On Jan. 15, 2009, Capt. Chesley Sullenberger carefully glided his US Airways Airbus A320 onto the Hudson River minutes after the plane lost both its engines. The miraculous touchdown saved all 155 passengers and crew. On the tape of his exchange with air traffic control, Sullenberger could be heard calmly working to avert catastrophe.
Pilots face extreme pressure, both on the tarmac and in the air, and their ability to focus is critical to the safety of all those on board. But what happens to their performance when the air quality in the cockpit is less than ideal?
In a study by investigators at the Harvard T.H. Chan School of Public Health, a pilot’s ability to perform well on a series of stressful maneuvers dipped when levels of carbon dioxide on the flight deck rose. The research, supported by a gift from United Technologies to the Chan School’s Center for Climate, Health, and the Global Environment, was published last week in the Journal of Exposure Science and Environmental Epidemiology.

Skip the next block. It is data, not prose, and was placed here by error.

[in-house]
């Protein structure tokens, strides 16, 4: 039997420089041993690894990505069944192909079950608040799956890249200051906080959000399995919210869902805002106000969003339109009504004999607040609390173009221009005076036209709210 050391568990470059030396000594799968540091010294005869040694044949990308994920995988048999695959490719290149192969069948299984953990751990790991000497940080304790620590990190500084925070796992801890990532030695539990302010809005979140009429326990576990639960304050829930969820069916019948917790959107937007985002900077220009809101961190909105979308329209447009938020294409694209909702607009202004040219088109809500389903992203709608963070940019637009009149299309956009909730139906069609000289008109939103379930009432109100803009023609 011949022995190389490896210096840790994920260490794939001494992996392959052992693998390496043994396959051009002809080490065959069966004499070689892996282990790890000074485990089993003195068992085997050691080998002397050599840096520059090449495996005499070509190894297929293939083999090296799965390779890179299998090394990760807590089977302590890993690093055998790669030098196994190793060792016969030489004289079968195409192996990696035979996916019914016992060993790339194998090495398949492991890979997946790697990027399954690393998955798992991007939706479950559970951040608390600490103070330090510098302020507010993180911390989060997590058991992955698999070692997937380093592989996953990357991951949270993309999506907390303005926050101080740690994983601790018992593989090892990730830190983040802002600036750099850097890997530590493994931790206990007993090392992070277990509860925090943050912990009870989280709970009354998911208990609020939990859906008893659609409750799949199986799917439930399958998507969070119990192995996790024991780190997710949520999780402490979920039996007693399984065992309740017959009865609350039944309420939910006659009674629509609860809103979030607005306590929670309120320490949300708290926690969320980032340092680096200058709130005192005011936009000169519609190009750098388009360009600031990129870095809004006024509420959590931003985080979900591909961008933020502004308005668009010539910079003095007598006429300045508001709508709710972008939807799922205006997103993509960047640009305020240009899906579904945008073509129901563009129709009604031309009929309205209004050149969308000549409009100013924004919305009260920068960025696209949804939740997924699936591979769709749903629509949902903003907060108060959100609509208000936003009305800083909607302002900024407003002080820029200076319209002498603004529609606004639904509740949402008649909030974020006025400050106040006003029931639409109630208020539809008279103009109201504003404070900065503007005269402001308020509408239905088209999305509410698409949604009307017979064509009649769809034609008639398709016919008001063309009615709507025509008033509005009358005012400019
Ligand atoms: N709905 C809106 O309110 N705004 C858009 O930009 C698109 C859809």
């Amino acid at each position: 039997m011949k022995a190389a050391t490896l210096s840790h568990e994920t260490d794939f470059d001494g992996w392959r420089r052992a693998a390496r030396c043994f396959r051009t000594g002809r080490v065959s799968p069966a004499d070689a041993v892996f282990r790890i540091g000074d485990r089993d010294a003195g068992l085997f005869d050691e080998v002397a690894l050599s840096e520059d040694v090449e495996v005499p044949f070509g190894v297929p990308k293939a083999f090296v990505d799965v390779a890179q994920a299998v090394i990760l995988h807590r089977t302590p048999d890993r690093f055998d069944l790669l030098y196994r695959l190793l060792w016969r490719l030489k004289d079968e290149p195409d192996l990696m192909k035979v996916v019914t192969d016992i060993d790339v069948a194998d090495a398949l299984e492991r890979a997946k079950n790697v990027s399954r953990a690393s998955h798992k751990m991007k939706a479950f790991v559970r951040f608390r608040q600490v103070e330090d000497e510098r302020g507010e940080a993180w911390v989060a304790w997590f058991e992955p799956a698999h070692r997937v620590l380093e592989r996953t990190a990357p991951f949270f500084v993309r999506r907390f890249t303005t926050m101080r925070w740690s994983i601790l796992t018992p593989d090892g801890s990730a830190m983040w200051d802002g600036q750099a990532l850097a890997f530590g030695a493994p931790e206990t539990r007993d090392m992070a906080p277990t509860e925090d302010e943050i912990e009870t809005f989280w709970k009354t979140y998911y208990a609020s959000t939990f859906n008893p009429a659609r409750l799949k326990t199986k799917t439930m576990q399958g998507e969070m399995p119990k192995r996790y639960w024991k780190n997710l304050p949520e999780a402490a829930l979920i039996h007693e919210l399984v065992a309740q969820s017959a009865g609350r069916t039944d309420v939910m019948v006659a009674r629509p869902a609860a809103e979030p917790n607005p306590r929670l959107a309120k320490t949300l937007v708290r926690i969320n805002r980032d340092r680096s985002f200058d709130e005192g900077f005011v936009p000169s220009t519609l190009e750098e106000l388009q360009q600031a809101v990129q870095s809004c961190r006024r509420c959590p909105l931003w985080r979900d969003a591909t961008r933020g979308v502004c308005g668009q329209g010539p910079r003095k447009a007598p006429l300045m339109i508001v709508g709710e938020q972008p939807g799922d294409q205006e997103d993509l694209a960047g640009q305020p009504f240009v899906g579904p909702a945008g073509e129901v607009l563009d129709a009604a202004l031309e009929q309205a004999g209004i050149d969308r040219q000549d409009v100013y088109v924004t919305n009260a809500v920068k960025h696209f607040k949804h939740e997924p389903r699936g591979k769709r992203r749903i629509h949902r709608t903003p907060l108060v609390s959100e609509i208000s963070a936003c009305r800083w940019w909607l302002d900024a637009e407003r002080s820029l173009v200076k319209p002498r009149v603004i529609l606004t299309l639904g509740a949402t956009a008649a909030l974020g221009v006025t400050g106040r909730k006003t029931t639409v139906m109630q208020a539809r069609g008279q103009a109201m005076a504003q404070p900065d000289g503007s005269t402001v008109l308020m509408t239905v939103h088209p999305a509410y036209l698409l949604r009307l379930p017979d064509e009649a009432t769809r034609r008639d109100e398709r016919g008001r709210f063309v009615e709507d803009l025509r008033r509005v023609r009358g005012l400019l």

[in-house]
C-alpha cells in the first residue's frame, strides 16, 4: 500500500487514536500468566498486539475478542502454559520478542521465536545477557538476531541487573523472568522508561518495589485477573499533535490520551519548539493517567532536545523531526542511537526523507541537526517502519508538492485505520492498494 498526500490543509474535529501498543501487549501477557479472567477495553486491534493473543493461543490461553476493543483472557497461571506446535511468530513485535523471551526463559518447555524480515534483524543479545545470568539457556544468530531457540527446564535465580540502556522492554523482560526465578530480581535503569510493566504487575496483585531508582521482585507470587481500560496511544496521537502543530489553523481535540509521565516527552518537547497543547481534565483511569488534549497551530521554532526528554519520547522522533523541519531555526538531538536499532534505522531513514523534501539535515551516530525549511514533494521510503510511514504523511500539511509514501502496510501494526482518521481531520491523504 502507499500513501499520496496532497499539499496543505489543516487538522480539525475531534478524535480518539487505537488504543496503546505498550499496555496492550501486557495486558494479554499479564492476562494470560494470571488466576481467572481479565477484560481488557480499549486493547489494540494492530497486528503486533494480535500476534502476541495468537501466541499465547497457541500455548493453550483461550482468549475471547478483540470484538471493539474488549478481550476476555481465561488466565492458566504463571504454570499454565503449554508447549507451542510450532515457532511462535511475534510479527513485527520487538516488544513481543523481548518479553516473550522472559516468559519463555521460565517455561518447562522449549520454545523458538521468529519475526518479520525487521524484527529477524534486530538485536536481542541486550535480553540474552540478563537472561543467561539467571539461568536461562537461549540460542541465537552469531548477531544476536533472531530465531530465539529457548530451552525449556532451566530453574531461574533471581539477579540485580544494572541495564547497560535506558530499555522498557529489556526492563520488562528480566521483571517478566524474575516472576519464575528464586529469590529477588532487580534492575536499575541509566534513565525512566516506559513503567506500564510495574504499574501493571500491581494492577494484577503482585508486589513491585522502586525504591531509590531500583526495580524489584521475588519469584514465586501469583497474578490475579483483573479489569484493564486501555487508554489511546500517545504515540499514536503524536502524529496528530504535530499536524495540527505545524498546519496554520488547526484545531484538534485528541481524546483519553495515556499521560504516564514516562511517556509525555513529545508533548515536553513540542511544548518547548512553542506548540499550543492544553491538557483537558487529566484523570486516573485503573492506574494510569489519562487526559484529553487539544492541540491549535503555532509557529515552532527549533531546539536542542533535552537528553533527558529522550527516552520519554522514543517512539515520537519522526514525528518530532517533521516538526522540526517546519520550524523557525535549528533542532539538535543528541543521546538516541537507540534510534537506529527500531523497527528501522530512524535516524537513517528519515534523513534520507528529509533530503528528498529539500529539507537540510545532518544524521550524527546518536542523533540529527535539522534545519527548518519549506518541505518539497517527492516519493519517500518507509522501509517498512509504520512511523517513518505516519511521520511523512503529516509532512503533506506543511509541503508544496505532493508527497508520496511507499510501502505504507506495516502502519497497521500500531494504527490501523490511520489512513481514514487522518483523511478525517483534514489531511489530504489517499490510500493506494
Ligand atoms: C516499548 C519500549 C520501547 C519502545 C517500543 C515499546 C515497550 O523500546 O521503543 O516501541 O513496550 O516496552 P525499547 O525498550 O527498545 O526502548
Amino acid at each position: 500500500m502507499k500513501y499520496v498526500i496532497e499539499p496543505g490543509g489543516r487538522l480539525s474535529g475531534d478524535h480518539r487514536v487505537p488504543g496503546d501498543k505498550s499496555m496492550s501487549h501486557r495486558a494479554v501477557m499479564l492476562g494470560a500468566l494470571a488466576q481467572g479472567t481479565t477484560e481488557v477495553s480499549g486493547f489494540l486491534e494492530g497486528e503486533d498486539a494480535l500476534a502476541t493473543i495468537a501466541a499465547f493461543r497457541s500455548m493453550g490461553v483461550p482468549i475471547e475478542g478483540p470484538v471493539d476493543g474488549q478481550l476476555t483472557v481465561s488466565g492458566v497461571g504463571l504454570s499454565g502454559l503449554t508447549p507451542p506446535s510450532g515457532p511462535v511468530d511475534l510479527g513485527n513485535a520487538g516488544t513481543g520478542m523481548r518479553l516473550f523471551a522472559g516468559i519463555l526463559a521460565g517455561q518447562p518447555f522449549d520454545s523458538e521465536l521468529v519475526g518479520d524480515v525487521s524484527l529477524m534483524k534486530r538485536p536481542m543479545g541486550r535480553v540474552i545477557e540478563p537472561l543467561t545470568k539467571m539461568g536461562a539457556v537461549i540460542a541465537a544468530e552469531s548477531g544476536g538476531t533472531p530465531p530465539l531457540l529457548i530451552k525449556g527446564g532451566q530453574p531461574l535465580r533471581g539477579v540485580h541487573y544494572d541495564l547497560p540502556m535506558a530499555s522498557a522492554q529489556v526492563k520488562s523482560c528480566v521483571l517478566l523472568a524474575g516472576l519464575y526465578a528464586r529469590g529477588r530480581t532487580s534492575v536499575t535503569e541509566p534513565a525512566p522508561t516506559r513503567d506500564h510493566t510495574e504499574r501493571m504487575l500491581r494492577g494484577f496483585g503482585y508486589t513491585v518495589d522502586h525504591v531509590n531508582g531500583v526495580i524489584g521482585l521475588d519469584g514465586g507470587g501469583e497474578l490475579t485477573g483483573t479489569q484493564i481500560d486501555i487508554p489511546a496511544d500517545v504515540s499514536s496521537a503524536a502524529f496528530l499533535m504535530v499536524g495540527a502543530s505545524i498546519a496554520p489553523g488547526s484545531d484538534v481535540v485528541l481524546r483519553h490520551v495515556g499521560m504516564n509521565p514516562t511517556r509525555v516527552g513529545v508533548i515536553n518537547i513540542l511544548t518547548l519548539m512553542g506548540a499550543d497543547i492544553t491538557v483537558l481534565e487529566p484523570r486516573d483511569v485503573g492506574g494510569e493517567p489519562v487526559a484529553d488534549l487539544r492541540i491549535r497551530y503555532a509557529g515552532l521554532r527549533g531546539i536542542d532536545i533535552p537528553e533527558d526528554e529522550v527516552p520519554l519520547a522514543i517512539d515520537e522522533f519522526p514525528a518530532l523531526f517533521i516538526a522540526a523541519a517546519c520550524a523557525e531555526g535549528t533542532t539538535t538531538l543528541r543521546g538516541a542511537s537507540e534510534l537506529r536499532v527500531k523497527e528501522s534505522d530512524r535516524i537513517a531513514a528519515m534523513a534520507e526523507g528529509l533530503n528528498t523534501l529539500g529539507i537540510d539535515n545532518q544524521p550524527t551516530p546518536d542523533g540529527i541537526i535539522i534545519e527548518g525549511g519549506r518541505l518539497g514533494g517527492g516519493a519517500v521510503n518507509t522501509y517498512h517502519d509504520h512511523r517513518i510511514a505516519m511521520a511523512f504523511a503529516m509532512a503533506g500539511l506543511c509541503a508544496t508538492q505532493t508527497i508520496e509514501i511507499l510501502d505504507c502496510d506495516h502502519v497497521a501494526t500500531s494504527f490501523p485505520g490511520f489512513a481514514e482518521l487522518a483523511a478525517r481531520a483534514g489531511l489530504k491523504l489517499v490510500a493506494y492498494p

“We wanted to explore if we are doing everything we can to optimize pilot performance with regard to the air they are breathing on the flight deck,” said Joe Allen, an assistant professor of exposure assessment science and principal investigator of the study. “And we think CO2 levels are part of that equation.”
Allen has spent years exploring how air quality affects on-the-job performance. A set of 2015 studies he led in collaboration with Syracuse University and SUNY Upstate Medical University found that CO2 levels and ventilation can affect cognitive function.